Womanspace receives grant from Lawrence Township Community Foundation

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While $1,500 may not seem like a lot of money, it means Womanspace will be able to buy new linens and some books for two housing facilities that it operates for victims of domestic violence.

That’s how much money Womanspace – which helps men, women and children who are the victims of domestic violence and sexual assault – received from the Lawrence Township Community Foundation.

Womanspace was among 13 nonprofit groups that were awarded grants totaling $25,085 by the Lawrence Township Community Foundation during its fall grant cycle. Since its inception in 2002, the foundation has awarded more than $1 million in grants to nonprofit groups in Lawrence and neighboring towns.

The Lawrence Township Community Foundation was the brainchild of Eleanor Horne of the Educational Testing Service, Becky Taylor of Bristol-Myers Squibb Co. and Pam Mount, co-owner of Terhune Orchards.

The three women realized that the needs of Lawrence Township residents could be met by a community foundation. The Educational Testing Service and Bristol-Myers Squibb Co. gave their support to the fledgling foundation, along with attorney Daniel Haggerty of the Stark & Stark law firm and Conrad Druker of the Mercadien Group.

The foundation gives money to nonprofit groups and organizations that help to serve the needs of Lawrence residents, and to support community improvement and development programs in the township.

The fall cycle grants ranged from as little as $300 to the Greater Eldridge Park Neighborhood Association for neighborhood beautification projects, to as much as $4,000, which is the amount awarded to PEI Kids Inc. for the Teen Child Assault Prevention program at the Lawrence Middle School.

For HomeFront, the $2,000 grant that it received means the nonprofit group can buy food for the food pantry at the Lawrence Community Center on Eggerts Crossing Road. HomeFront helps the homeless and the working poor.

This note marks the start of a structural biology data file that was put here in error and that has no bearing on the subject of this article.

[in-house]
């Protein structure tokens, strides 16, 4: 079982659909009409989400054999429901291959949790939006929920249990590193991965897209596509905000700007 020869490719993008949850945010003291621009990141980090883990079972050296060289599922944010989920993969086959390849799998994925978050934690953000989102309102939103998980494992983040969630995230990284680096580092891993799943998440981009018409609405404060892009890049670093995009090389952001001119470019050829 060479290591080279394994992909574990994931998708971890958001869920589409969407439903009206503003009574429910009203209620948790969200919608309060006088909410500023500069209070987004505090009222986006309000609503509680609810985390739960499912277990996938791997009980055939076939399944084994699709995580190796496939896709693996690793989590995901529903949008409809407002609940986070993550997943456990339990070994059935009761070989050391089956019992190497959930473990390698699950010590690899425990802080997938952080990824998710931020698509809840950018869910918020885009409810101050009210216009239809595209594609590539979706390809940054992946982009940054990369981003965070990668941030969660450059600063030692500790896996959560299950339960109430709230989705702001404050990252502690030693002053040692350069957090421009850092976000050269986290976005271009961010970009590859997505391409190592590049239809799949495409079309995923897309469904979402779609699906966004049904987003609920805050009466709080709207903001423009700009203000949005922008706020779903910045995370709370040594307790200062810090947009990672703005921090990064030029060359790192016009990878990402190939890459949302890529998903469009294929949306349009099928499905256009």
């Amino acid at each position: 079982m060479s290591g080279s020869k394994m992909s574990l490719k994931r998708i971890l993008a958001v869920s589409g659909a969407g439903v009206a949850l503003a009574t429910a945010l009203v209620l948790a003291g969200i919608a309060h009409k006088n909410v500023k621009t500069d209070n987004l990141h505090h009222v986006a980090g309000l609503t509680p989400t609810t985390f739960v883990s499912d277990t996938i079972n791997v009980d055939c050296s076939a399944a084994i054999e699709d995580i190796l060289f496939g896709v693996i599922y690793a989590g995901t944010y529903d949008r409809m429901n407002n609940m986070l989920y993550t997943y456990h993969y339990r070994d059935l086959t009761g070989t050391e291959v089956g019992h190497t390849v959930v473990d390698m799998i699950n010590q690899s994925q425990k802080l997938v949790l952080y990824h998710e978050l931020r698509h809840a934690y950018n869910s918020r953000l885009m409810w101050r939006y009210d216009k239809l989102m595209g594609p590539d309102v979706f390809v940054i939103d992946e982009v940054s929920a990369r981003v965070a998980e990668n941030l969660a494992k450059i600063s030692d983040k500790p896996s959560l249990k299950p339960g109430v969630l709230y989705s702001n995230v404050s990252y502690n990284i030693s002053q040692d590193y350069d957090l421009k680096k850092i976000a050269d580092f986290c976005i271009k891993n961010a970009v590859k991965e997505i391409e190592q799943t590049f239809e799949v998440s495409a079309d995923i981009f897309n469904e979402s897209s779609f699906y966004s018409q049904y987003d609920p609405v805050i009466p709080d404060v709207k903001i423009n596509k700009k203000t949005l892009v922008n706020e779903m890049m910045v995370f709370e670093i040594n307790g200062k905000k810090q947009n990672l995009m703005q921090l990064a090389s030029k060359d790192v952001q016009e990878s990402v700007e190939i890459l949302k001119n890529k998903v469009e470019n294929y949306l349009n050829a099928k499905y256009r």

Dress for Success, which received $1,965, will use the money to pay for workshops for Lawrence High School students as they prepare to enter the workforce, while a grant for $1820 to the English School at the Lawrence Road Presbyterian Church will cover the cost of student books for immigrants who are learning English.

A grant of $1,000 to Big Brothers Big Sisters of Mercer County will help to provide youth mentoring for 15 children at the Ben Franklin Elementary School on Princeton Pike.

People & Stories/Gente y Cuentos will use its $1,000 grant to provide a pair of eight-session literature reading and discussion programs for senior citizens at the Lawrence Senior Center and the Lawrence Plaza age-restricted apartment building.

A $1,500 grant to Interfaith Caregivers of Greater Mercer County will be used to support the Healthy Bones program at the Lawrence Senior Center, and a $2,500 grant to Camp Fire in New Jersey will pay for a youth development program for eight 3rd-grade classrooms.

Grants of $2,500 apiece to Lawrenceville Main Street and NAMI Mercer will be used to pay for the Music in the Park program and for a social support group for people who are recovering from mental illness, respectively.

And a $2,500 grant to Meals on Wheels of Mercer County will subsidize the cost of 833 meals for Lawrence Township residents who are enrolled in the program. Meals on Wheels provides a hot lunch to senior citizens who are home-bound and to persons suffering from a physical or mental disability who cannot leave home.